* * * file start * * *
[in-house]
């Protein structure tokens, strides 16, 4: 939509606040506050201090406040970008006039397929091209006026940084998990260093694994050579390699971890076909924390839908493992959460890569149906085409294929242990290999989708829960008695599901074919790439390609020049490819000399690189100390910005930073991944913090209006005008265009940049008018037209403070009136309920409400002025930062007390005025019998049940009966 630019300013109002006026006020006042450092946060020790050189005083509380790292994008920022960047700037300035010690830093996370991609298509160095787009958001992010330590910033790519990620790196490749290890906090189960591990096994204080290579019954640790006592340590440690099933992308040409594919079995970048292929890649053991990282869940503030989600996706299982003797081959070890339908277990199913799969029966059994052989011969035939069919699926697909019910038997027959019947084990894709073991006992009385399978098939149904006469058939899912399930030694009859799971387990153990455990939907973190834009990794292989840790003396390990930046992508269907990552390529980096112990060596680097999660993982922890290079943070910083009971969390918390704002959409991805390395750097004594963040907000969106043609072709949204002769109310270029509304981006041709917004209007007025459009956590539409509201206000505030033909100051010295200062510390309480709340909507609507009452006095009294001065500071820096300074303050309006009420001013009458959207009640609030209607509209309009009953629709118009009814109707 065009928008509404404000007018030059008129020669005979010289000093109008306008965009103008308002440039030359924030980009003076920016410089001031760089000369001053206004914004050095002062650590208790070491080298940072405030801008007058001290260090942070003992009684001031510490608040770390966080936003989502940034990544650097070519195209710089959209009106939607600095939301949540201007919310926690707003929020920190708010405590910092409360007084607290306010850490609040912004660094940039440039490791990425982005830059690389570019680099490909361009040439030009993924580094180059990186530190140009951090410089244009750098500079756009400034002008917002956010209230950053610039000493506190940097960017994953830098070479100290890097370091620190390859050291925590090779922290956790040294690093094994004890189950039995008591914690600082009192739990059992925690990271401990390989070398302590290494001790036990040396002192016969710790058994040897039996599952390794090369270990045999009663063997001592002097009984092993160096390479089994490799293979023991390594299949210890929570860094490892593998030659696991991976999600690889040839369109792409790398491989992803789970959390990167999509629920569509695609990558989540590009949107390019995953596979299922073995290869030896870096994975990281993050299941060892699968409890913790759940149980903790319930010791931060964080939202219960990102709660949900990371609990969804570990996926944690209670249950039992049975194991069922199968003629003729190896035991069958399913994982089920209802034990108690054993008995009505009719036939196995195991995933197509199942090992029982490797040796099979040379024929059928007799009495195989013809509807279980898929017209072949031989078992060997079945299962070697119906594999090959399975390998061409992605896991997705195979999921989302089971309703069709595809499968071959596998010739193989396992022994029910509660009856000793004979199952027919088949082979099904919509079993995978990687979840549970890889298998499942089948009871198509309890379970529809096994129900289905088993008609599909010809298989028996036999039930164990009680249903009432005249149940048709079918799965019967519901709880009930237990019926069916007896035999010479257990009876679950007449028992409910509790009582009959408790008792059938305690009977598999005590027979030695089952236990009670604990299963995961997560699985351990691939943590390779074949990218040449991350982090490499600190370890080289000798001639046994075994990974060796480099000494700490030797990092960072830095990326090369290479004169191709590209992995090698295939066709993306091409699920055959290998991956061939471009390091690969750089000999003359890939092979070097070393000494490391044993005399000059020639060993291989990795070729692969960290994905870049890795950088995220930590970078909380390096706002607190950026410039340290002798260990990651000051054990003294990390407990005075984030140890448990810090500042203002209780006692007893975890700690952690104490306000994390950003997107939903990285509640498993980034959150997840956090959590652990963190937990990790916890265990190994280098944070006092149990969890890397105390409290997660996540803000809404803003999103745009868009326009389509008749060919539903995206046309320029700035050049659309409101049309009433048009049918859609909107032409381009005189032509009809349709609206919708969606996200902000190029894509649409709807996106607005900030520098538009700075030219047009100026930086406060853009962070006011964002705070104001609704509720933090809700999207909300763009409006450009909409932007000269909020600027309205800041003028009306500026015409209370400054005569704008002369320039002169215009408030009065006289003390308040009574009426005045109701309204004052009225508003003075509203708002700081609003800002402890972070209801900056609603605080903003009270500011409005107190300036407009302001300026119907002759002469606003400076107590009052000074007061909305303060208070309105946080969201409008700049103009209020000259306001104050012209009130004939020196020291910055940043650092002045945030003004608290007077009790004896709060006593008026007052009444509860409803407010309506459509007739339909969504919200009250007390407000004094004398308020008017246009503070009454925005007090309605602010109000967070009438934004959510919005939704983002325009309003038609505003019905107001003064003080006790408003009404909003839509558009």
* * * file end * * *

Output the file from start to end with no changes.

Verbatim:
[in-house]
């Protein structure tokens, strides 16, 4: 939509606040506050201090406040970008006039397929091209006026940084998990260093694994050579390699971890076909924390839908493992959460890569149906085409294929242990290999989708829960008695599901074919790439390609020049490819000399690189100390910005930073991944913090209006005008265009940049008018037209403070009136309920409400002025930062007390005025019998049940009966 630019300013109002006026006020006042450092946060020790050189005083509380790292994008920022960047700037300035010690830093996370991609298509160095787009958001992010330590910033790519990620790196490749290890906090189960591990096994204080290579019954640790006592340590440690099933992308040409594919079995970048292929890649053991990282869940503030989600996706299982003797081959070890339908277990199913799969029966059994052989011969035939069919699926697909019910038997027959019947084990894709073991006992009385399978098939149904006469058939899912399930030694009859799971387990153990455990939907973190834009990794292989840790003396390990930046992508269907990552390529980096112990060596680097999660993982922890290079943070910083009971969390918390704002959409991805390395750097004594963040907000969106043609072709949204002769109310270029509304981006041709917004209007007025459009956590539409509201206000505030033909100051010295200062510390309480709340909507609507009452006095009294001065500071820096300074303050309006009420001013009458959207009640609030209607509209309009009953629709118009009814109707 065009928008509404404000007018030059008129020669005979010289000093109008306008965009103008308002440039030359924030980009003076920016410089001031760089000369001053206004914004050095002062650590208790070491080298940072405030801008007058001290260090942070003992009684001031510490608040770390966080936003989502940034990544650097070519195209710089959209009106939607600095939301949540201007919310926690707003929020920190708010405590910092409360007084607290306010850490609040912004660094940039440039490791990425982005830059690389570019680099490909361009040439030009993924580094180059990186530190140009951090410089244009750098500079756009400034002008917002956010209230950053610039000493506190940097960017994953830098070479100290890097370091620190390859050291925590090779922290956790040294690093094994004890189950039995008591914690600082009192739990059992925690990271401990390989070398302590290494001790036990040396002192016969710790058994040897039996599952390794090369270990045999009663063997001592002097009984092993160096390479089994490799293979023991390594299949210890929570860094490892593998030659696991991976999600690889040839369109792409790398491989992803789970959390990167999509629920569509695609990558989540590009949107390019995953596979299922073995290869030896870096994975990281993050299941060892699968409890913790759940149980903790319930010791931060964080939202219960990102709660949900990371609990969804570990996926944690209670249950039992049975194991069922199968003629003729190896035991069958399913994982089920209802034990108690054993008995009505009719036939196995195991995933197509199942090992029982490797040796099979040379024929059928007799009495195989013809509807279980898929017209072949031989078992060997079945299962070697119906594999090959399975390998061409992605896991997705195979999921989302089971309703069709595809499968071959596998010739193989396992022994029910509660009856000793004979199952027919088949082979099904919509079993995978990687979840549970890889298998499942089948009871198509309890379970529809096994129900289905088993008609599909010809298989028996036999039930164990009680249903009432005249149940048709079918799965019967519901709880009930237990019926069916007896035999010479257990009876679950007449028992409910509790009582009959408790008792059938305690009977598999005590027979030695089952236990009670604990299963995961997560699985351990691939943590390779074949990218040449991350982090490499600190370890080289000798001639046994075994990974060796480099000494700490030797990092960072830095990326090369290479004169191709590209992995090698295939066709993306091409699920055959290998991956061939471009390091690969750089000999003359890939092979070097070393000494490391044993005399000059020639060993291989990795070729692969960290994905870049890795950088995220930590970078909380390096706002607190950026410039340290002798260990990651000051054990003294990390407990005075984030140890448990810090500042203002209780006692007893975890700690952690104490306000994390950003997107939903990285509640498993980034959150997840956090959590652990963190937990990790916890265990190994280098944070006092149990969890890397105390409290997660996540803000809404803003999103745009868009326009389509008749060919539903995206046309320029700035050049659309409101049309009433048009049918859609909107032409381009005189032509009809349709609206919708969606996200902000190029894509649409709807996106607005900030520098538009700075030219047009100026930086406060853009962070006011964002705070104001609704509720933090809700999207909300763009409006450009909409932007000269909020600027309205800041003028009306500026015409209370400054005569704008002369320039002169215009408030009065006289003390308040009574009426005045109701309204004052009225508003003075509203708002700081609003800002402890972070209801900056609603605080903003009270500011409005107190300036407009302001300026119907002759002469606003400076107590009052000074007061909305303060208070309105946080969201409008700049103009209020000259306001104050012209009130004939020196020291910055940043650092002045945030003004608290007077009790004896709060006593008026007052009444509860409803407010309506459509007739339909969504919200009250007390407000004094004398308020008017246009503070009454925005007090309605602010109000967070009438934004959510919005939704983002325009309003038609505003019905107001003064003080006790408003009404909003839509558009």